Strategic Plan Series: Diversity, Equity, Inclusion, and Belonging: A Journey, Not A Destination
Welcome to the third of four posts in our blog series about Sitar’s bold strategic vision and five-year plan!
Sitar Arts Center’s commitment to Diversity, Equity, Inclusion, and Belonging is embedded in our organizational DNA.
Sitar was founded with the conviction that every child should have access to high-quality arts education, regardless of cultural, systemic, or financial barriers. Inclusion and equity sit at the core of our purpose. Since opening our doors in 2000, we have remained committed to ensuring that 80% of our student body comes from households that are well below the area median income. Our community is rooted in diversity, and 84% of our students identify as Black, Latinx, Hispanic, or multiracial. Creating an artistic home of belonging and acceptance for youth in DC is Sitar’s greatest achievement.
So why is it imperative to deepen our commitment to Diversity, Equity, Inclusion, and Belonging (DEIB) as a key focus area for our strategic vision over the next five years? Because we are acutely aware that the pursuit of DEIB is a perpetual journey, not a destination.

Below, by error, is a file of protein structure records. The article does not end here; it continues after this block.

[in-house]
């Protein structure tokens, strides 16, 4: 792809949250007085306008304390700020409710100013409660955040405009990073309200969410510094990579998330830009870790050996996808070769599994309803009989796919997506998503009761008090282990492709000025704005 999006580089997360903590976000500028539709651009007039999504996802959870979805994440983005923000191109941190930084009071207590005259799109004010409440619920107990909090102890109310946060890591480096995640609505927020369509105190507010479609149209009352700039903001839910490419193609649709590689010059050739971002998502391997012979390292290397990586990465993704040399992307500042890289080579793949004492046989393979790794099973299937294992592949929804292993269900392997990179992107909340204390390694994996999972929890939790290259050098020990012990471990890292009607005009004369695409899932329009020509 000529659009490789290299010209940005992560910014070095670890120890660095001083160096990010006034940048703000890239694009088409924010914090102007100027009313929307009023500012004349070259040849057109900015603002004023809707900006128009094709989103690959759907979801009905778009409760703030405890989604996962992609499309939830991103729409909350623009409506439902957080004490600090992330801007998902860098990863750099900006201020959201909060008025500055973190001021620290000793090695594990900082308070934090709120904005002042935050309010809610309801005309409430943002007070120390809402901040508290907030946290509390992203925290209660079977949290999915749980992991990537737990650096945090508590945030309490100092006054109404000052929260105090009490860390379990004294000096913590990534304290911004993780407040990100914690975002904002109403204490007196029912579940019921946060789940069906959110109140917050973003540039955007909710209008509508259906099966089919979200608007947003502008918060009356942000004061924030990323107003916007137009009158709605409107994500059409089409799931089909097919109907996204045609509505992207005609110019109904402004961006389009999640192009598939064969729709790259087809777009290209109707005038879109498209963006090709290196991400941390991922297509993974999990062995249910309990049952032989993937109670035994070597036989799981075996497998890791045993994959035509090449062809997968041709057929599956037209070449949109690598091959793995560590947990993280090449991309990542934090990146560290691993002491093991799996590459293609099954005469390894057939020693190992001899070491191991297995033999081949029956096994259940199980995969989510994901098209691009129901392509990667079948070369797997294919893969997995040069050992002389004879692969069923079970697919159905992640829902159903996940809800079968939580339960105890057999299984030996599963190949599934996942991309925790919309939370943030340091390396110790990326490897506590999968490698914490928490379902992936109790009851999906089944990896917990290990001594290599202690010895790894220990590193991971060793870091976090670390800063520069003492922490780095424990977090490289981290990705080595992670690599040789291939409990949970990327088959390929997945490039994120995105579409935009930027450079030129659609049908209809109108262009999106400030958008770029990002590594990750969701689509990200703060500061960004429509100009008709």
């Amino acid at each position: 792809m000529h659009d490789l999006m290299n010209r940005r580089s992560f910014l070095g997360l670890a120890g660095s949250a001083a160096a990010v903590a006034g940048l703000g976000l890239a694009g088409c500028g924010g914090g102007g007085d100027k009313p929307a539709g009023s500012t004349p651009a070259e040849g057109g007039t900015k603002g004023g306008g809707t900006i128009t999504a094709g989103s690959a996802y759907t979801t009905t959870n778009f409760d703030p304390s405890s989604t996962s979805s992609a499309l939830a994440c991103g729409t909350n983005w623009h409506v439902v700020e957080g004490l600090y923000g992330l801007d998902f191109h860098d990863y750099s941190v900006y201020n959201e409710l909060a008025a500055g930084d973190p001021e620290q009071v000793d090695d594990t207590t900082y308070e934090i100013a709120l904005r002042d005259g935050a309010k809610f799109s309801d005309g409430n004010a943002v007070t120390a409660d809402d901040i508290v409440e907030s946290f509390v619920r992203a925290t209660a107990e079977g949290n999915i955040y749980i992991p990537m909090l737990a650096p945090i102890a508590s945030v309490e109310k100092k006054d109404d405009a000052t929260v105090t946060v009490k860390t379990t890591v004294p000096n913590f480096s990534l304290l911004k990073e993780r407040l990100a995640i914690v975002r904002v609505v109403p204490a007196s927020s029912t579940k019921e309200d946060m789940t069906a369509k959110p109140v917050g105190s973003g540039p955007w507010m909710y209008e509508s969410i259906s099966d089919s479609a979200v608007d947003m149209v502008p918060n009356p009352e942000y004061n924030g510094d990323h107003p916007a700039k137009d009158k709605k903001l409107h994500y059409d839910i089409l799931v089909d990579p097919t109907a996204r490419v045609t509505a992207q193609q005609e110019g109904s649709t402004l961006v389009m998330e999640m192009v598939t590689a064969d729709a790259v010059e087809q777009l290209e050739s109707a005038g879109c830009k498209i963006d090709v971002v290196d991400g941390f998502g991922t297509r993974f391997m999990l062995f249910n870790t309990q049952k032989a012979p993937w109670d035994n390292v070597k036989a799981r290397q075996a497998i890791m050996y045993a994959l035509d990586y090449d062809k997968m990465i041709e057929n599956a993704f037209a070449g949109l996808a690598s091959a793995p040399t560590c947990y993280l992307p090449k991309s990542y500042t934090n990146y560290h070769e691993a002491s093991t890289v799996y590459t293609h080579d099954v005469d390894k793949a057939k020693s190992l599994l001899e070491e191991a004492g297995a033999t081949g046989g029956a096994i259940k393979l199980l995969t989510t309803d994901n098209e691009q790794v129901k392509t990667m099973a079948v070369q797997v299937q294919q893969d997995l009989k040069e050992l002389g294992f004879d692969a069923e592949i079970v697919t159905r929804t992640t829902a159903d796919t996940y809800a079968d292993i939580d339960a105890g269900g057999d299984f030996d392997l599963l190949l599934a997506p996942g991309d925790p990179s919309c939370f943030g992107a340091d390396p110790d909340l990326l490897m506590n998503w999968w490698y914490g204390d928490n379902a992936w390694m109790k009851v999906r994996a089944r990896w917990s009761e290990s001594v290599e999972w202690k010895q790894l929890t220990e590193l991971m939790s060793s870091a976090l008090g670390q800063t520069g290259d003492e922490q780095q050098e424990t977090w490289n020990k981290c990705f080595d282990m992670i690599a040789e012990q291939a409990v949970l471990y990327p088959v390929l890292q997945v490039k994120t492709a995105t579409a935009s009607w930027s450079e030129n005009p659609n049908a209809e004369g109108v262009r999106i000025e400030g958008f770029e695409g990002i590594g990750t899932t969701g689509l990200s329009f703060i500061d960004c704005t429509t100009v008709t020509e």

Defined by the dual impact of the pandemic and the nation’s racial reckoning, the last three years have challenged me, and our entire Sitar community, in ways that make it clear that we still have a lot of work to do in both our inward and outward journey towards antiracism.
At Sitar, we believe this work must be upheld by our core values. Therefore, a critical first step in instilling DEIB into our strategic planning process was to examine and redefine these organizational values.
As part of our inward journey, the staff and board of Sitar engaged in racism dismantling training and ongoing consultation with our DEIB consultant, Equity Quotient. We are now naming and addressing the necessary steps identified within this process.